Now, there are a lot of reasons why Treasuries can cheapen locally on ASW – but most of them don’t appear to be in play right now. In fact, if anything we’re seeing the opposite in a lot of cases. The issuance calendar is fairly light. Equities are choppy. Foreign demand is fine, for the moment. Dealer balance sheet is no longer the pressing issue it was 6 months ago (particularly in the 2yr point).

So… what gives?

Here’s a hint.

This chart shows the intraday range for the 2yr Treasury (20d mavg), an asset which has traditionally been viewed as the ultimate in safe haven investments for the risk-averse. We’ve had double-digit moves in nearly half the days in August.

For an investor who bought Treasuries looking for a way to reduce risk – they’re clearly not doing that. Meanwhile, we’ve seen an eye-popping 100bp+ rally in the past 6 months. Investors piled in last year when they averaged barely 2bps range in a day, clutching onto a safe haven vehicle as a way to diversify an otherwise risky portfolio. The moves alone have caused the vast majority who look at investments on a risk-adjusted basis to opt for another port in the storm.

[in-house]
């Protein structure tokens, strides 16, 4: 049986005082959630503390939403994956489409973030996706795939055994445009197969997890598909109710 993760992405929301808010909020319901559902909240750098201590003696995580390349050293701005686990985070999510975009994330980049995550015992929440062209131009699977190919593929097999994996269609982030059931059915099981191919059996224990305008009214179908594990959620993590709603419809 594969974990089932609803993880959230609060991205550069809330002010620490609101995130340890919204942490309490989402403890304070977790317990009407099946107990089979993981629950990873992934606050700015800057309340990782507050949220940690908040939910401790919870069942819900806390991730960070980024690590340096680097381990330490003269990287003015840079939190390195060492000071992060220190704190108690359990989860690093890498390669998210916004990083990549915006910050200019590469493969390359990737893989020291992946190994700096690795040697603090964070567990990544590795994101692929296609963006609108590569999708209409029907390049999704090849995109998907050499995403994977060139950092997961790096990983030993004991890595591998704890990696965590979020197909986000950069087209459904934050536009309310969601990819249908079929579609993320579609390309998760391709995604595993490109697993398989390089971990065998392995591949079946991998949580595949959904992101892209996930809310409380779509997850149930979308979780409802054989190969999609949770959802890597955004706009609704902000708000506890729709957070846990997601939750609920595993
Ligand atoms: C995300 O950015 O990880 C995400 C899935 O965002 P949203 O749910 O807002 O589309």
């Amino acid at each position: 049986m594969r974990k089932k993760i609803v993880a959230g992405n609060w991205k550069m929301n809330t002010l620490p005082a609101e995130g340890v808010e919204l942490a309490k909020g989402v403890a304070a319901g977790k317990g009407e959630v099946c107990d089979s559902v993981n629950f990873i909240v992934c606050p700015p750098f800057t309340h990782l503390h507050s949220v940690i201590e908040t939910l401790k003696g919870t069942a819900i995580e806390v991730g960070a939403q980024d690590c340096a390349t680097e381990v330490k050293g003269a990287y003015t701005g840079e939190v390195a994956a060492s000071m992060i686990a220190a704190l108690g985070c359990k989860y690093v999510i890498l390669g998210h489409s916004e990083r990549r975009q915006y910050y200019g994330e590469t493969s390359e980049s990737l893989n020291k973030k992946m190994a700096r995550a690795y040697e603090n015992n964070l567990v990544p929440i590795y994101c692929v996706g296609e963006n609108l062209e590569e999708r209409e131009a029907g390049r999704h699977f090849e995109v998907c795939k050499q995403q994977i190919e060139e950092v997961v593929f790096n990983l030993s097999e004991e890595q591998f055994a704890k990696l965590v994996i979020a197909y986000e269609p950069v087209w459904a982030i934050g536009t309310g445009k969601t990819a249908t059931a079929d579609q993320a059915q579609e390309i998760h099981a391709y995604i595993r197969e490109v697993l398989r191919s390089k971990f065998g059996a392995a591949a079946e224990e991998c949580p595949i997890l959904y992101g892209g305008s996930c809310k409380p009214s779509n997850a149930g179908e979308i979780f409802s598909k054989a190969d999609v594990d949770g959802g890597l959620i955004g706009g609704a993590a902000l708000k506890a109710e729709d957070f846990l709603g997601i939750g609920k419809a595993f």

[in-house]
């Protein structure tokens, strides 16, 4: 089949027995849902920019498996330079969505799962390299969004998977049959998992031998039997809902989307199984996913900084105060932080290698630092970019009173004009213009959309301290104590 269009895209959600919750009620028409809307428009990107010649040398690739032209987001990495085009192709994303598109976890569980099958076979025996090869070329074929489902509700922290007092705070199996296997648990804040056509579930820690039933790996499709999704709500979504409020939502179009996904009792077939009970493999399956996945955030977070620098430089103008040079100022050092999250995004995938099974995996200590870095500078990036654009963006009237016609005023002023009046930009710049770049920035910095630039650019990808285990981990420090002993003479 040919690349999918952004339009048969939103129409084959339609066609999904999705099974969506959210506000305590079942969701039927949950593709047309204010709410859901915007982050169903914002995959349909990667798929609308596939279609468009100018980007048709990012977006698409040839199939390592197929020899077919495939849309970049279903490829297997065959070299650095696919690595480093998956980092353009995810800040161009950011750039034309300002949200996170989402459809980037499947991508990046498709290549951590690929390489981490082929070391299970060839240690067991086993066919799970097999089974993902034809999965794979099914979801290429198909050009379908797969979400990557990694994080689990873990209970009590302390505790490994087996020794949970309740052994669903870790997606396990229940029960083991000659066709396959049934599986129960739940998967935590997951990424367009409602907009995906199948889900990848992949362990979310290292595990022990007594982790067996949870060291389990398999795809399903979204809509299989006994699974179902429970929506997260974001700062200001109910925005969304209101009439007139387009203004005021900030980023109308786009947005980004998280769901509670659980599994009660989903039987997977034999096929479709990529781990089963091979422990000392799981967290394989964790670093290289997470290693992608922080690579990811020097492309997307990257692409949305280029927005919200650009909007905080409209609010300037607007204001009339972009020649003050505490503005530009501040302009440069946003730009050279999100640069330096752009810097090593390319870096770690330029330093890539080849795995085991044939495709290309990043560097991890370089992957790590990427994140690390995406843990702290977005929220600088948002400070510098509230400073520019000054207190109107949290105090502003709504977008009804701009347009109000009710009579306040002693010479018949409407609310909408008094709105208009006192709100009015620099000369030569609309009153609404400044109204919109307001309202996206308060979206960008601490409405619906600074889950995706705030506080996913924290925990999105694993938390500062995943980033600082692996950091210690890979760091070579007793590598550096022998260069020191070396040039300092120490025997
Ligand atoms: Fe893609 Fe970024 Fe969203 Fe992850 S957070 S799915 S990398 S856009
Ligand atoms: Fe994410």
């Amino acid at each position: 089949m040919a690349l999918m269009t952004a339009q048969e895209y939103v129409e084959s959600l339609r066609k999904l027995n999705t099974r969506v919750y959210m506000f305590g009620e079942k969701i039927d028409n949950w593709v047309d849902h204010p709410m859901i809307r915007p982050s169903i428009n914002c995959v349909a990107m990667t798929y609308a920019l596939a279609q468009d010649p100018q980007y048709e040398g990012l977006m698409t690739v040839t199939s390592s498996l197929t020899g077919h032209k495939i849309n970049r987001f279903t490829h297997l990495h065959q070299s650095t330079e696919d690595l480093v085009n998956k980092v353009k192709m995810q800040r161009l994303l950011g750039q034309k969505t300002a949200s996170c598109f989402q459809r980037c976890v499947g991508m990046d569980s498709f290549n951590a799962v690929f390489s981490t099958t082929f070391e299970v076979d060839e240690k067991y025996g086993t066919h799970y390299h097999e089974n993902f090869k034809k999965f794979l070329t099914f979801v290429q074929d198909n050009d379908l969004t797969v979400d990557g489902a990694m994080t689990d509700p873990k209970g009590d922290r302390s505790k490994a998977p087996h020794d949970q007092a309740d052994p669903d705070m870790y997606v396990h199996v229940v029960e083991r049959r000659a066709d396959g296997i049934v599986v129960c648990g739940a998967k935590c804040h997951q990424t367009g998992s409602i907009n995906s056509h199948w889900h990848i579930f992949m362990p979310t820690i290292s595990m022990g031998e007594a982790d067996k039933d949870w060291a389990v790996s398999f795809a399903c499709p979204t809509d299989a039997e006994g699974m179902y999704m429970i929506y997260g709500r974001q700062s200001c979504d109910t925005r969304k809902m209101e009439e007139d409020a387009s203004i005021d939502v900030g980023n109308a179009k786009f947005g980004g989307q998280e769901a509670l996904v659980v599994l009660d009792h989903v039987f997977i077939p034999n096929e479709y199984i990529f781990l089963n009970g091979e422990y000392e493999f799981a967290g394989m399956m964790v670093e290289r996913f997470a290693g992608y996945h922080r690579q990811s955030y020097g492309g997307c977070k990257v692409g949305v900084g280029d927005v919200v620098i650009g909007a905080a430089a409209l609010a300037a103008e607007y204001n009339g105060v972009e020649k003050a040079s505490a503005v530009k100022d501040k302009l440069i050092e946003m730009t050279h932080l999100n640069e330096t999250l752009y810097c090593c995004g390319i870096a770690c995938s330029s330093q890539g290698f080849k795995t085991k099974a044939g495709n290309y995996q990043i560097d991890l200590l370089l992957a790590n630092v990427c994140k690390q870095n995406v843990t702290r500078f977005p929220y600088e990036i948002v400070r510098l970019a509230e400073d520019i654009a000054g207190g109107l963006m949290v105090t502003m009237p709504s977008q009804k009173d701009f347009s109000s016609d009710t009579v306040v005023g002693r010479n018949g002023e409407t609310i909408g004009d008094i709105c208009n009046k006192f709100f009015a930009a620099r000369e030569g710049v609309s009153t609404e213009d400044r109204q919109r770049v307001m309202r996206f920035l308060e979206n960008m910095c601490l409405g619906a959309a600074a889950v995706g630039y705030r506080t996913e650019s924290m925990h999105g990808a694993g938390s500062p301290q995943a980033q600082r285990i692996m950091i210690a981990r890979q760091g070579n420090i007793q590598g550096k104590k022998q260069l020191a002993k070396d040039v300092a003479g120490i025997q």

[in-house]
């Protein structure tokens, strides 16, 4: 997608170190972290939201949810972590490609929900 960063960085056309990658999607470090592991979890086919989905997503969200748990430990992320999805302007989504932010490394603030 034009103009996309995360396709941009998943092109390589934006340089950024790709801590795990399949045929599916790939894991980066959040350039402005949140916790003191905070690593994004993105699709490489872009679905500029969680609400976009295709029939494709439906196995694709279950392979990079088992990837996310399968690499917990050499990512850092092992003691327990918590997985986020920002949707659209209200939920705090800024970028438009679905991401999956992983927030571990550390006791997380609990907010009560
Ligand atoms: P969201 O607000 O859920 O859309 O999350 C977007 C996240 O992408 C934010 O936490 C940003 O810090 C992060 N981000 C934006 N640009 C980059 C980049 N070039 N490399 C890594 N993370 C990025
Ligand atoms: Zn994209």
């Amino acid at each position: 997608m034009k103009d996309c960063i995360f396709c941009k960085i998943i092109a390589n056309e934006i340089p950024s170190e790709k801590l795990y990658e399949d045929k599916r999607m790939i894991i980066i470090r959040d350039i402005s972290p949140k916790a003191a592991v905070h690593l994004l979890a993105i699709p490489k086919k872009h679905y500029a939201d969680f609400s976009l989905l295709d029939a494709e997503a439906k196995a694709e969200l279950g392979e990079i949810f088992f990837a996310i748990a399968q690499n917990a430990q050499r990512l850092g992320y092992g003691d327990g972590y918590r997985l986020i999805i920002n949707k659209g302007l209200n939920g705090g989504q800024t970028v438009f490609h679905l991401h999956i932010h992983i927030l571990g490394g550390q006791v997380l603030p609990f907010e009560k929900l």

In the largest ETFs, the flow this year has been reminiscent of a tidal wave.

The Danger to Other Asset Classes

It’s easy to forget how large these moves are since they’re (typically) confined to one part of the Treasury curve. When they spillover into other assets is when a serious problem turns catastrophic.

To put it another way, if you were to extrapolate the realized moves in 2yr Treasuries onto the S&P, that would mean the equity market (ES1) should AVERAGE a little under 100 point ranges… every day for the last month!

Generally speaking, the 2yr note isn’t supposed to see average daily moves that are the same as what’s witnessed in equity markets. It definitely isn’t supposed to see a move that’s more than 2x in realized volatility terms.

Indeed, the realized moves in Treasury space are well above what’s implied in swaption-land. The typical 2yr note trader isn’t used to having to think about daily breakevens – but now that’s much more a concern for them than your street exotics desk.